Adding more security measures at U.S. airports might not be worth the cost, according to a new report, which notes that it might even make sense to relax some of the existing security tactics.
John Mueller, a professor of political science at Ohio State University, and Mark G. Stewart, a civil engineering professor at the University of Newcastle in Australia, conclude that airports are not good targets for terrorists, and the odds of being killed in an airport attack are extremely long, LA Times reports. The study, Cost-benefit analysis of airport security: Are airports too safe?, relied on cost and risk reduction numbers for LAX, but were calculated before the Nov. 1 shooting that left Transportation Security Administration agent Gerardo Hernandez dead. However, Mueller says, the shooting did not change the cost analysis.
The study looked at several potential threats, including a gunman, a suitcase bomb, a truck bomb and a bomb strapped to a person. The professors also examined the cost and effectiveness of such security measures as adding more bomb-sniffing dogs, installing permanent vehicle search checkpoints and shatterproof glass and blast deflection walls at airports. The study concluded that the cost of such measures would not be justified, as they would not completely eliminate the threat.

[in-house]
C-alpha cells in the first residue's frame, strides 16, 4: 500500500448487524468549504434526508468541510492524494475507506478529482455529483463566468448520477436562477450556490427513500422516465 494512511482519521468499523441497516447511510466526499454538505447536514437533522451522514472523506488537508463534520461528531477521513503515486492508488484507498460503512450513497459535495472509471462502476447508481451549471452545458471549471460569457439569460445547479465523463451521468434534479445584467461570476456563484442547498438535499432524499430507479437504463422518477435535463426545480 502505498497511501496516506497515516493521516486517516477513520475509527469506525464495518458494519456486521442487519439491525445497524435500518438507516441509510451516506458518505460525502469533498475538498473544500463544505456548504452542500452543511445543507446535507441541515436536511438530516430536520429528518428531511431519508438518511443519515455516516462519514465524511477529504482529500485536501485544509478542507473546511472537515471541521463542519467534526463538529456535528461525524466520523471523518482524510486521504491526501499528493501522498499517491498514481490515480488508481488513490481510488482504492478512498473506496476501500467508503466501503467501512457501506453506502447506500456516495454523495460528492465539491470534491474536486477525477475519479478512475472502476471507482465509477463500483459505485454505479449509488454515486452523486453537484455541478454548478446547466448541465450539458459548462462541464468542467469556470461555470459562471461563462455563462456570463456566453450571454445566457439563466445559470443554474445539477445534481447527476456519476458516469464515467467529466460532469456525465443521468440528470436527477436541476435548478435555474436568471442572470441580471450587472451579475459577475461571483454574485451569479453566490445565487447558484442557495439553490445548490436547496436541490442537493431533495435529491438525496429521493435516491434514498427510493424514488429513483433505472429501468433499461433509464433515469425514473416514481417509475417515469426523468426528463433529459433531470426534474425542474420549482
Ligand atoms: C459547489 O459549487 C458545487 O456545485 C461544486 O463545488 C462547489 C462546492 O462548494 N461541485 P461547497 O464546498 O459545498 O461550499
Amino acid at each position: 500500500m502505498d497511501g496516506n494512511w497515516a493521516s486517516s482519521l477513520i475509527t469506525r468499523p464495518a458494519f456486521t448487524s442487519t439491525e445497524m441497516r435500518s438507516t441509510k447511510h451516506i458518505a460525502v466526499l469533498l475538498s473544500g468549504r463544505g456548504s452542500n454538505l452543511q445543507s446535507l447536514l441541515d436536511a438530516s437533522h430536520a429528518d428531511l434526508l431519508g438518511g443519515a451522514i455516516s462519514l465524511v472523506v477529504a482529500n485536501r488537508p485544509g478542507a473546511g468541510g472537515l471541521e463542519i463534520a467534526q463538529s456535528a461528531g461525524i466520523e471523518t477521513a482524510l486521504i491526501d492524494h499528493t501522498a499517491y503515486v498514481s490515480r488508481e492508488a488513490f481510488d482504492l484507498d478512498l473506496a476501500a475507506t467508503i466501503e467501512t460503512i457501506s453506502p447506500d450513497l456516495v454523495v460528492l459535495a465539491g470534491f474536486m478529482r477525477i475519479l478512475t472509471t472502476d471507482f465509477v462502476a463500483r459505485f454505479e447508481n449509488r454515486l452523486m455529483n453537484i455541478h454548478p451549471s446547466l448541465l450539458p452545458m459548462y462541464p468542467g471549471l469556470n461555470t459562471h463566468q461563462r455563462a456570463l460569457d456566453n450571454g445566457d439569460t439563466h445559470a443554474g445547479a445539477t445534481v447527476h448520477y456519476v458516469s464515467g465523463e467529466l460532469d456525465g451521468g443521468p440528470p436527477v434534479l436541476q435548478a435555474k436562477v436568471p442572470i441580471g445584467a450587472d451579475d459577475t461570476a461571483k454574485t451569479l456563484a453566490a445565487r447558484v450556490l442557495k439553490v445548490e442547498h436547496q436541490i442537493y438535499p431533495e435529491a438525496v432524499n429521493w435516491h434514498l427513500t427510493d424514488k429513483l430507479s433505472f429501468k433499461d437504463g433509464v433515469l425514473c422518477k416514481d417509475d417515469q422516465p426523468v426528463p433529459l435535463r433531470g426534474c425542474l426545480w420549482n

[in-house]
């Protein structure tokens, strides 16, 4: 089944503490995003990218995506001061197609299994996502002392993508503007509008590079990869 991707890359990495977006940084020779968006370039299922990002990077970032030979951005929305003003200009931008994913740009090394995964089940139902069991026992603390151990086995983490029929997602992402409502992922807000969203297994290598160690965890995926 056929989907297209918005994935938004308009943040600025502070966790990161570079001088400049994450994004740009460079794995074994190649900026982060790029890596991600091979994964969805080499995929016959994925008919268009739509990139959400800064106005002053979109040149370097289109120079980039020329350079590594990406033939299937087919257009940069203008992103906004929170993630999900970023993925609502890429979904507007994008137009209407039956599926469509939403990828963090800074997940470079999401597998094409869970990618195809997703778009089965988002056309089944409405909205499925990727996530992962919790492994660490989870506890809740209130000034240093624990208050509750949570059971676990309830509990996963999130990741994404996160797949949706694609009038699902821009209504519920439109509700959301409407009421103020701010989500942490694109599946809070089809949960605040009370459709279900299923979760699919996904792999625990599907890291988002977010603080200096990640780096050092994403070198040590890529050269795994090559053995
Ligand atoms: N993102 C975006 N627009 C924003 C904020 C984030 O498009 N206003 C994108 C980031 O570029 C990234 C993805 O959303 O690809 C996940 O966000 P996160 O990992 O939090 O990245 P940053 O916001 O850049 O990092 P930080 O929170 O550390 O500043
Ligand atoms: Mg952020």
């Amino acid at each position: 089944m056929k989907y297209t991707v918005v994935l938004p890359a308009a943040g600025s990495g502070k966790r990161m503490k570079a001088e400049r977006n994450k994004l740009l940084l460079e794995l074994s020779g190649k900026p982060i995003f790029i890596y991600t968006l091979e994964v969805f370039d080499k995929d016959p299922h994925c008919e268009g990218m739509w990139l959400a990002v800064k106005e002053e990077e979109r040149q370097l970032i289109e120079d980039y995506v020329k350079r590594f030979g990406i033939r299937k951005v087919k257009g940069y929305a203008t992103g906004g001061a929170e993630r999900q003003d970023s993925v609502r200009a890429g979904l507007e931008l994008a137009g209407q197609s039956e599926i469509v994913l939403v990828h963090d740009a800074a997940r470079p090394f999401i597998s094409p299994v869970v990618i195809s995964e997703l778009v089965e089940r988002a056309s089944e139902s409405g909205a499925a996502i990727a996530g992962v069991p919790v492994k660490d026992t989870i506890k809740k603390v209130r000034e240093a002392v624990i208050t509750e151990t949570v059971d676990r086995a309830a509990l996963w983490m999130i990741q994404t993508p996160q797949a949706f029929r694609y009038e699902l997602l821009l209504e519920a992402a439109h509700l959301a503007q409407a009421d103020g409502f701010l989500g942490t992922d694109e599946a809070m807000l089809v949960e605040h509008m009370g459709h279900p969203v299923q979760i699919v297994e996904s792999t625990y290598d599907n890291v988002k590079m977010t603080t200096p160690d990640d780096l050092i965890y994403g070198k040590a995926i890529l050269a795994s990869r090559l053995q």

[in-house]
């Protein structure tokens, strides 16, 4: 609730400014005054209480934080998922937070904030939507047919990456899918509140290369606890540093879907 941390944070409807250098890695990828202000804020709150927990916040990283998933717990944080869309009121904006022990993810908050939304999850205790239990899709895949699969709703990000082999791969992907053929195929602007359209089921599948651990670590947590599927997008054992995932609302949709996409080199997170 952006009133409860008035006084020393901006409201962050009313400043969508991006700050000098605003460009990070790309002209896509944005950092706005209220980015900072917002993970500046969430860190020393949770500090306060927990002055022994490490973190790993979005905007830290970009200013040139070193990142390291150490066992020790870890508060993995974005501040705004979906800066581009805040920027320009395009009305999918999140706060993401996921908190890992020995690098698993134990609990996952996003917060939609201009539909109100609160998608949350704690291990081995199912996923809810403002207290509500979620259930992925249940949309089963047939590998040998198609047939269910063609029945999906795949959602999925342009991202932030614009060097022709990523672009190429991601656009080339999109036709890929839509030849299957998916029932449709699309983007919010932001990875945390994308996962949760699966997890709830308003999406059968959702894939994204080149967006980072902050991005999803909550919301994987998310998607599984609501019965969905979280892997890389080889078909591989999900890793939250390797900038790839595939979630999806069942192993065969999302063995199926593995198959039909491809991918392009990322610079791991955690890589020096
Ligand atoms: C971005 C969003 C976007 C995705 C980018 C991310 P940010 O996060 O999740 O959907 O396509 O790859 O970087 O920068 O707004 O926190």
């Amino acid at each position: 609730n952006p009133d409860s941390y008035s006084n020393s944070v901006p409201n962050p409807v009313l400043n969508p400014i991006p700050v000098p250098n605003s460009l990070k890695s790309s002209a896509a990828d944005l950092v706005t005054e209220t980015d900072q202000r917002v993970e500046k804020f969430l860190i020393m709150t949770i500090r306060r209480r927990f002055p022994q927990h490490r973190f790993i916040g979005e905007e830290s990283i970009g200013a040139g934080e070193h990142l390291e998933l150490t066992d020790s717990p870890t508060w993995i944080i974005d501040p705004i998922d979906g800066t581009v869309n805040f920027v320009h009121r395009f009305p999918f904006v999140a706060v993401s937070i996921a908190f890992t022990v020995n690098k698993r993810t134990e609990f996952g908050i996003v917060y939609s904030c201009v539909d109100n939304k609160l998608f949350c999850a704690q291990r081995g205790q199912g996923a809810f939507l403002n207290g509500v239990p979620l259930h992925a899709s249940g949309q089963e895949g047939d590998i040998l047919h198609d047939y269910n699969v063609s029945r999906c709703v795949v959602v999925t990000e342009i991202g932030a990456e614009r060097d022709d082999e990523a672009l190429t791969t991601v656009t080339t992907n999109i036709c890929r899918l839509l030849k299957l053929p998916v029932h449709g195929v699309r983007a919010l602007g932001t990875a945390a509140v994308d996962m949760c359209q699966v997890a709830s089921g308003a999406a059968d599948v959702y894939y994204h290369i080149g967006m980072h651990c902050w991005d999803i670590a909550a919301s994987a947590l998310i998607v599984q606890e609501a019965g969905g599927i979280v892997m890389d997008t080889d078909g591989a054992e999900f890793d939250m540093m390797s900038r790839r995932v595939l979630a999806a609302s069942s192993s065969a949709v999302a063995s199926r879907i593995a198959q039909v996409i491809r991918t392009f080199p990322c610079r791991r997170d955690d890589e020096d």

“Moreover, if the analysis suggests that enhancement of airport security is highly questionable, it may well be time to consider if many of the security arrangements already in place to protect airports are excessive,” the report states.